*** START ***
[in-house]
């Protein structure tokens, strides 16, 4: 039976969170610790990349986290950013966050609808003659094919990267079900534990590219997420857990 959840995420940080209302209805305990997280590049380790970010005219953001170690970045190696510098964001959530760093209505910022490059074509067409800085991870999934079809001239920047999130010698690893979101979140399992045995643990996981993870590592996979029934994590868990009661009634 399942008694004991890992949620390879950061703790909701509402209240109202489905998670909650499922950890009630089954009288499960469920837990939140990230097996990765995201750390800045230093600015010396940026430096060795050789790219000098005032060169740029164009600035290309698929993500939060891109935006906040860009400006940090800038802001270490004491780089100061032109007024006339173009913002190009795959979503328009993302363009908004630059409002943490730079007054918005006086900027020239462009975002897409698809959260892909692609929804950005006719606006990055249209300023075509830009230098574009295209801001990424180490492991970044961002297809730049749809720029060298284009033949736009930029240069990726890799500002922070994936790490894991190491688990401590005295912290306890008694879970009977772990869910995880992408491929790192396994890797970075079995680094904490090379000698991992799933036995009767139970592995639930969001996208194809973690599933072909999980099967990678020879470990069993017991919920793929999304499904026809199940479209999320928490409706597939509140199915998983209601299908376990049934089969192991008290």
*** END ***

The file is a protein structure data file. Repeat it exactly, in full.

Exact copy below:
[in-house]
């Protein structure tokens, strides 16, 4: 039976969170610790990349986290950013966050609808003659094919990267079900534990590219997420857990 959840995420940080209302209805305990997280590049380790970010005219953001170690970045190696510098964001959530760093209505910022490059074509067409800085991870999934079809001239920047999130010698690893979101979140399992045995643990996981993870590592996979029934994590868990009661009634 399942008694004991890992949620390879950061703790909701509402209240109202489905998670909650499922950890009630089954009288499960469920837990939140990230097996990765995201750390800045230093600015010396940026430096060795050789790219000098005032060169740029164009600035290309698929993500939060891109935006906040860009400006940090800038802001270490004491780089100061032109007024006339173009913002190009795959979503328009993302363009908004630059409002943490730079007054918005006086900027020239462009975002897409698809959260892909692609929804950005006719606006990055249209300023075509830009230098574009295209801001990424180490492991970044961002297809730049749809720029060298284009033949736009930029240069990726890799500002922070994936790490894991190491688990401590005295912290306890008694879970009977772990869910995880992408491929790192396994890797970075079995680094904490090379000698991992799933036995009767139970592995639930969001996208194809973690599933072909999980099967990678020879470990069993017991919920793929999304499904026809199940479209999320928490409706597939509140199915998983209601299908376990049934089969192991008290």